If the scheme just described were to use successive strings of digits from the masking tape, starting from the beginning, as masking tape string integers, it would merely be the one-time pad. Computer memory (as provided by CD ROM devices, for example) is cheap and getting cheaper. Still, throwing away a masking tape when it has been exhausted, generating a new string of random digits and exchanging it with potential receivers is unnecessarily expensive and inconvenient.
The present invention permits the continued use of the masking tape by arbitrarily selecting masking tape strings from it. Moreover, if the masking tape were to fall into the hands of an attacker, it would be much more difficult for the attacker to determine the location of a given masking tape string than if masking tape strings were simply extracted serially from the masking tape. This is especially so if the attacker happened to know all (and the length of) prior message traffic using this masking tape.
Indeed, suppose that an attacker has access not only to the masking tape, but also to a particular message's starting integer. Insertion of an extraneous integer in the ciphertext, if undetected by the attacker, has the effect, as successive masking tape digits are subtracted from the body of the cryptogram, of altering the remaining string of numerical synonyms seen by the attacker. In this sense, the secret, undetected occurrence of an inserted integer "offsets" the masking tape and randomizes the subsequent numerical codings of plaintext alphabet characters as perceived by the attacker. The perceived numerical codings of each plaintext character will generally be different for each successive occurrence of that character in the remainder of the message.
For example, suppose the letter "C" is coded by "03."Suppose that in a particular message, a random integer has been interposed in the ciphertext string. Sender and receiver, recognizing the interruption, might add, respectively, "14" and "56" for the next two plaintext occurrences of "C," giving (assuming no carries), "17" and "59," respectively. An attacker, reading out the masking tape "across" the interspersion, might instead use "09" and "43," respectively. Upon subtraction this would code "C" by first "08" and then by "16." It thus becomes impossible to locate further occurrences of "C" by frequency analysis, even given the masking tape and the starting position of the masking tape string.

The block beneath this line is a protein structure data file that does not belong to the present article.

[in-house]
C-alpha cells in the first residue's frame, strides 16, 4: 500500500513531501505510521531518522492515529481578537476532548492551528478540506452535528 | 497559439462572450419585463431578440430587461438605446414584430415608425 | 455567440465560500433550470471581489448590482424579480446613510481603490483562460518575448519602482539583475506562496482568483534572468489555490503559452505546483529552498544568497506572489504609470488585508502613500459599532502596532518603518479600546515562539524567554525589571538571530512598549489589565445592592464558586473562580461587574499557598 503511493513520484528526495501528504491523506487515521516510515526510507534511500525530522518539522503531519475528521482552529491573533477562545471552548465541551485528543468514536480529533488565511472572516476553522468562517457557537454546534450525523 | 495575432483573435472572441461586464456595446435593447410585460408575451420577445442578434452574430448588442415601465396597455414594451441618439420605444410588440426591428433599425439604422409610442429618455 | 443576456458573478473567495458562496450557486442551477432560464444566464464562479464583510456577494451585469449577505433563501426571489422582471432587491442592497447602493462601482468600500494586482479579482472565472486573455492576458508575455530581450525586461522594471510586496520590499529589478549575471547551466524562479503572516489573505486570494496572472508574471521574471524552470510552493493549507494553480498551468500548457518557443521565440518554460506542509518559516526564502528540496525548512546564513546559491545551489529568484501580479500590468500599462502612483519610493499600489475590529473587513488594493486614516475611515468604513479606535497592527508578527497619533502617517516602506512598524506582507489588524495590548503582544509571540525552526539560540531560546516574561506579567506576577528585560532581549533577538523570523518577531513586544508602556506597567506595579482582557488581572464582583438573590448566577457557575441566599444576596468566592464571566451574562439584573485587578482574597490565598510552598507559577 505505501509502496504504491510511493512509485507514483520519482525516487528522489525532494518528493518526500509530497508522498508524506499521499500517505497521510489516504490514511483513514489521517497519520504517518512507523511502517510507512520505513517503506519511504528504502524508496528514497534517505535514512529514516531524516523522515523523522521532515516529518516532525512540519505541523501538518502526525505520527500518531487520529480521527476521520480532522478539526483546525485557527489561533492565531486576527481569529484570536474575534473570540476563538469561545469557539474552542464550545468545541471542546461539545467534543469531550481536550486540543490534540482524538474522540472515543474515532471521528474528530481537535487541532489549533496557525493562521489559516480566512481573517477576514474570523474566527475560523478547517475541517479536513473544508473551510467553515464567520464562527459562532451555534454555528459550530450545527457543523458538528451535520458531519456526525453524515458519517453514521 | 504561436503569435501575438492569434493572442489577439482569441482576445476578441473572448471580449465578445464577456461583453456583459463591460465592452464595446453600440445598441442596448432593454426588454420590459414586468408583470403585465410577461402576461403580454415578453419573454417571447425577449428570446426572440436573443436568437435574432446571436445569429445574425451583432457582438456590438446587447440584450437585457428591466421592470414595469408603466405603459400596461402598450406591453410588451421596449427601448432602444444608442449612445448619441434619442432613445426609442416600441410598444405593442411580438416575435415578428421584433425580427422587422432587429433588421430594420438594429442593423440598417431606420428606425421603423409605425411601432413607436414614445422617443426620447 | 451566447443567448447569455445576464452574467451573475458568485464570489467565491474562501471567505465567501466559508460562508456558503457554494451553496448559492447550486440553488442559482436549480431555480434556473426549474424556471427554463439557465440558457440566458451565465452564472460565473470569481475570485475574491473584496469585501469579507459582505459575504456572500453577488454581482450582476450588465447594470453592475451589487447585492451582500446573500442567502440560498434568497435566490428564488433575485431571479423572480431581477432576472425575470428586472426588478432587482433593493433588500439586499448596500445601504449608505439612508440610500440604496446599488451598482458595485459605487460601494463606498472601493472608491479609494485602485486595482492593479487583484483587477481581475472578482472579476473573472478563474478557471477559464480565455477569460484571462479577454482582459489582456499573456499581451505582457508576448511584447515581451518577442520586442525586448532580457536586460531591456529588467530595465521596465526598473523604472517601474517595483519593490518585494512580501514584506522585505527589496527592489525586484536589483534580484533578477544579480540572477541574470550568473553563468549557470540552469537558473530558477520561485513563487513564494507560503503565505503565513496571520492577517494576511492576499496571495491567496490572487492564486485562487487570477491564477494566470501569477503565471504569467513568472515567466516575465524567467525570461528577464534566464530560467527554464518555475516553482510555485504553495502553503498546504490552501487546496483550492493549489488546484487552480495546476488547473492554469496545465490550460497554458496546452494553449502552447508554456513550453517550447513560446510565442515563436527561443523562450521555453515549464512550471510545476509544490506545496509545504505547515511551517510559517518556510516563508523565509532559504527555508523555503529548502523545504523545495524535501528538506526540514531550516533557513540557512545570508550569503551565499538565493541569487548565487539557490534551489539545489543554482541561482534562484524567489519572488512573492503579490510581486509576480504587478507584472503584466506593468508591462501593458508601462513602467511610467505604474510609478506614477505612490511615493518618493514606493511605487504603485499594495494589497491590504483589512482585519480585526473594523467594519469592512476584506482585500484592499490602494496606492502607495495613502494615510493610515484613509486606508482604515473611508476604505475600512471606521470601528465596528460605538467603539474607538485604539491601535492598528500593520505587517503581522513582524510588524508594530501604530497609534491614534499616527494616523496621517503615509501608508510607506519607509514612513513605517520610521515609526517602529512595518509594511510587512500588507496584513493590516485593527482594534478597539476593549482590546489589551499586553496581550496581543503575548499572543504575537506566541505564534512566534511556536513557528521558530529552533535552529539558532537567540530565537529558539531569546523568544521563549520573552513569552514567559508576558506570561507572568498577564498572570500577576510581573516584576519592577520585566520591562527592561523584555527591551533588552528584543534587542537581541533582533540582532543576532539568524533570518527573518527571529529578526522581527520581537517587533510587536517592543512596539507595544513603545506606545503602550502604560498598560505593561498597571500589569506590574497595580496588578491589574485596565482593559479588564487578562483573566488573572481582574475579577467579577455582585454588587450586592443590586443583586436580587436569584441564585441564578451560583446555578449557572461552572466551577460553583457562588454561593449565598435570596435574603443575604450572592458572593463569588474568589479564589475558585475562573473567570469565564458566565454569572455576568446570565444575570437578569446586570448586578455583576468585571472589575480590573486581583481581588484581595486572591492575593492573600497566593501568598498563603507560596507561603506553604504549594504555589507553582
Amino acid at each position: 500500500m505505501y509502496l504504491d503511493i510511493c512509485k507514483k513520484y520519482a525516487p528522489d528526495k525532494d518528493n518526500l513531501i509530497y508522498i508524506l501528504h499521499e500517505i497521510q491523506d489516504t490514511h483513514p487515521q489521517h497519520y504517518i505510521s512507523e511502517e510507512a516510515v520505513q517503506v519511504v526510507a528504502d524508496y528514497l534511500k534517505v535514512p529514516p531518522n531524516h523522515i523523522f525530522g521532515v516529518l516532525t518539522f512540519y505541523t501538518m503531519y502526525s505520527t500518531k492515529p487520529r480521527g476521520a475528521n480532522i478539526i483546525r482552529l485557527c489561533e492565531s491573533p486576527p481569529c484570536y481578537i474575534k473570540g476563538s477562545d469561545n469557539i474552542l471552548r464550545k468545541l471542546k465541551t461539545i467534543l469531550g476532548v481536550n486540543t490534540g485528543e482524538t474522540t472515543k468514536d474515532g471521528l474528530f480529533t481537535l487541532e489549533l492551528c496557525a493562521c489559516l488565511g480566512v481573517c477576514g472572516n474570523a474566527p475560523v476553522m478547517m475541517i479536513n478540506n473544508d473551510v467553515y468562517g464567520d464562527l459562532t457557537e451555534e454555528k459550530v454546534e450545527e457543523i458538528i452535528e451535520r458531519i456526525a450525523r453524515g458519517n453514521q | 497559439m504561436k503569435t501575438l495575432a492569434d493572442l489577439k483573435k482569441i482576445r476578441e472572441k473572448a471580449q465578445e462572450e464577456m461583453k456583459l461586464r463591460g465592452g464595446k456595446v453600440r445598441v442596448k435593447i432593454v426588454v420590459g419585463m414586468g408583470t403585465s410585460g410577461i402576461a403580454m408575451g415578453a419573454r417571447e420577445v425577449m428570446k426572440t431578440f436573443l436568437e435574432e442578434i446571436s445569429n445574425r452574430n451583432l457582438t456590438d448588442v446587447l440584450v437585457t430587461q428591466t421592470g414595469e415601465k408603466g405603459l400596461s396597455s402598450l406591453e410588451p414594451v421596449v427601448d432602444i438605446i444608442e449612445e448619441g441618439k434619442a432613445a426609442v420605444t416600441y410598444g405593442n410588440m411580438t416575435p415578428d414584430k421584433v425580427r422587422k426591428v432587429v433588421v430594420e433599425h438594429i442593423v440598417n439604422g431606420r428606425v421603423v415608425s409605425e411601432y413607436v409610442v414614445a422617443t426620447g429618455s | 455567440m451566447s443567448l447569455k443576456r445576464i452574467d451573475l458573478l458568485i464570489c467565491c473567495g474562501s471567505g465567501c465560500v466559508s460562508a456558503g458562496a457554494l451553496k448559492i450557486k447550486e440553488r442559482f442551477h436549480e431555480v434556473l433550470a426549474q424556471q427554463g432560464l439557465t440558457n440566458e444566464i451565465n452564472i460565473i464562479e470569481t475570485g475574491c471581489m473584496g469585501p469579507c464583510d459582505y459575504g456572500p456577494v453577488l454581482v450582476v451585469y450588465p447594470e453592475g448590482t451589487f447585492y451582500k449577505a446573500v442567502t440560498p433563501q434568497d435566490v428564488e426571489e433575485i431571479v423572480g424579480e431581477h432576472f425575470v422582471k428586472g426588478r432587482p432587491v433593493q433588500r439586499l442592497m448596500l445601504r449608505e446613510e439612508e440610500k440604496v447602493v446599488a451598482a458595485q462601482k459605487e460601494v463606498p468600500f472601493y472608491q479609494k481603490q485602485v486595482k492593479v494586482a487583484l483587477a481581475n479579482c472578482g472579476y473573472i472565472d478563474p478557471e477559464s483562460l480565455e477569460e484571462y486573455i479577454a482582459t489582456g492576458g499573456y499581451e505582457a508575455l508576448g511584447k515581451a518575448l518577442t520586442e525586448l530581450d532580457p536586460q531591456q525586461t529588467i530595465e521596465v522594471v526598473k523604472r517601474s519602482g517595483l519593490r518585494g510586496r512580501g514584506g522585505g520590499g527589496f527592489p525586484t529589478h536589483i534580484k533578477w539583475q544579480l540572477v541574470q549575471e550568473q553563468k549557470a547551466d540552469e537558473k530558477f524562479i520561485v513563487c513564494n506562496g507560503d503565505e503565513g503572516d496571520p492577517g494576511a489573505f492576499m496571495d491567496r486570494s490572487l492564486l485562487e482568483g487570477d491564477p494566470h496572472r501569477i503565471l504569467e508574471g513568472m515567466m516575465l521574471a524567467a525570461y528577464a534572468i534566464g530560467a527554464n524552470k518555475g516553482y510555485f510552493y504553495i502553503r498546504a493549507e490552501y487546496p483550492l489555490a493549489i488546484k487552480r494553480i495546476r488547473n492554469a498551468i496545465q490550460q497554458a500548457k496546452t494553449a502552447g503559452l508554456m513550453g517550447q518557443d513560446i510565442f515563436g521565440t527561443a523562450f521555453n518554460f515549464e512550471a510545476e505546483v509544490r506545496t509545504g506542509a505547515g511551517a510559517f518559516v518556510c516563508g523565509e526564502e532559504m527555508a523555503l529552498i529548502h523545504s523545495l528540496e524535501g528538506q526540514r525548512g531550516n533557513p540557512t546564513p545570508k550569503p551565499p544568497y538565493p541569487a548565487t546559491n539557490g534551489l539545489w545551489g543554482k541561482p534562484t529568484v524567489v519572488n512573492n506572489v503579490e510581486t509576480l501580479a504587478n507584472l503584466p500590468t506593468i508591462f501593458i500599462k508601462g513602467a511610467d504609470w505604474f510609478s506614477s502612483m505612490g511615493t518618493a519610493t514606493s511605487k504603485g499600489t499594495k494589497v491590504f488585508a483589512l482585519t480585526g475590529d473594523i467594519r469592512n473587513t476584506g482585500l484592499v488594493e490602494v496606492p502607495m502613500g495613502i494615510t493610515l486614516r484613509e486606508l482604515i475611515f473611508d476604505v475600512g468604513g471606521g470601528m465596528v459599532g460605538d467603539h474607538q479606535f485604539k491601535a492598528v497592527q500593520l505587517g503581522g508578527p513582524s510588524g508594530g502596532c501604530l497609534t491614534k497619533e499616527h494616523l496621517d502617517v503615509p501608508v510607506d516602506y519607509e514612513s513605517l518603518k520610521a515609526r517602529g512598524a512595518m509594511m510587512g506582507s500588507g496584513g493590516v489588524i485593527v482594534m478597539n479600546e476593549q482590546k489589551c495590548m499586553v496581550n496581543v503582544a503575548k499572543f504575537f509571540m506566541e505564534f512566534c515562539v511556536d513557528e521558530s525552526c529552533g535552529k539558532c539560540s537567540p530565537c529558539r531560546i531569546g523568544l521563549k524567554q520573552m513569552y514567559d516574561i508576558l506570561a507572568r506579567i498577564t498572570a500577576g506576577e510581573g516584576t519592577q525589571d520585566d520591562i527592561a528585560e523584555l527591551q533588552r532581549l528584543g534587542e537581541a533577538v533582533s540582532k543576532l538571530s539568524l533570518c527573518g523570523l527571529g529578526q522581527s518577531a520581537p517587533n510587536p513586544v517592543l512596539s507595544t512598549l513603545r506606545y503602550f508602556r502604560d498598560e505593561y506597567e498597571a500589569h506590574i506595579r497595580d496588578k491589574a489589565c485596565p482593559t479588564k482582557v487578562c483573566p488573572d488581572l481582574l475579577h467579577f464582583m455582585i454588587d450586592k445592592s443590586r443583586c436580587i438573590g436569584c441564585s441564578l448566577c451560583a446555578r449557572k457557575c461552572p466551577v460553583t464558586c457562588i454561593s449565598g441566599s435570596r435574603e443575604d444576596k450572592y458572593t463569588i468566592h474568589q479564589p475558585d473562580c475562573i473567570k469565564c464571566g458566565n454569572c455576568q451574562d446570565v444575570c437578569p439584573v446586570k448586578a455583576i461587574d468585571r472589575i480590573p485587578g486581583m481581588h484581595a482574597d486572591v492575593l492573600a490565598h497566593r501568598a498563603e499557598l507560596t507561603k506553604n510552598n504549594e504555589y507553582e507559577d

This added impediment to attack further distinguishes the present method from that of the one-time pad.
Permutation of digit blocks of a cryptogram according to prior arrangement between sender and receiver further distinguishes the present invention from the system of the one-time pad.
An advantage of the present invention over that of the random coding cipher system and method is that no encryption or decryption time is lost determining numerical synonyms for plaintext characters; the numerical coding of the alphabet stays the same. Inserting spurious integers in the body of the cryptogram of course increases its length, but such insertions are desirable options for the two previous methods as well.
Since numbers are ordinarily stored in computer memories, in binary notation, as strings of O's and l's, the starting integer position for readout of the masking tape string can be more generally interpreted as the starting bit position for forming the successive integers of the masking tape string. This effectively multiplies (by the number of bits per digit) the number of searches an attacker must conduct to discover the masking tape string (given that the attacker possesses the masking tape). For clarity of description of the system and method, but not for limiting the scope of the invention, the phrase "starting integer position" will continue to be used throughout.
A similar comment can obviously be made relative to the two previous inventions, "Random Choice Cipher System and Method" and "Random Coding Cipher System and Method," which have been mentioned in connection with the present invention.
Common current technology permits the transmission of voice or sound communications in digitized form. Thus, the present invention provides a quick and secure means of encrypting such transmissions.
FIG. 1 is a flow chart illustrating the encryption of a plaintext message by a preferred embodiment of the invention.
FIG. 2 is a flow chart illustrating the decryption of a received cryptogram by an apparatus similar to that of FIG. 1.
FIG. 3 is a flow chart illustrating the encryption of a plaintext message by another preferred embodiment of the invention, further involving interspersions and block permutations.
FIG. 4 is a flow chart illustrating the decryption of a received message by an apparatus similar to that of FIG. 3.
Referring to FIG. 1, upon receipt of the first character of a plaintext message, the central processing unit (CPU) instructs the RNG or PRNG, generically a number generator (NG), by link 1, to produce a random (pseudo-random) initializing integer which the NG returns to the CPU by link 2 and sends to the transmitting means by link 3.
The CPU calculates the starting integer from the initializing integer and sends it to the masking tape by link 4. The masking tape uses the starting integer to index the beginning of the masking tape string which is transmitted to the adder/subtracter by link 5.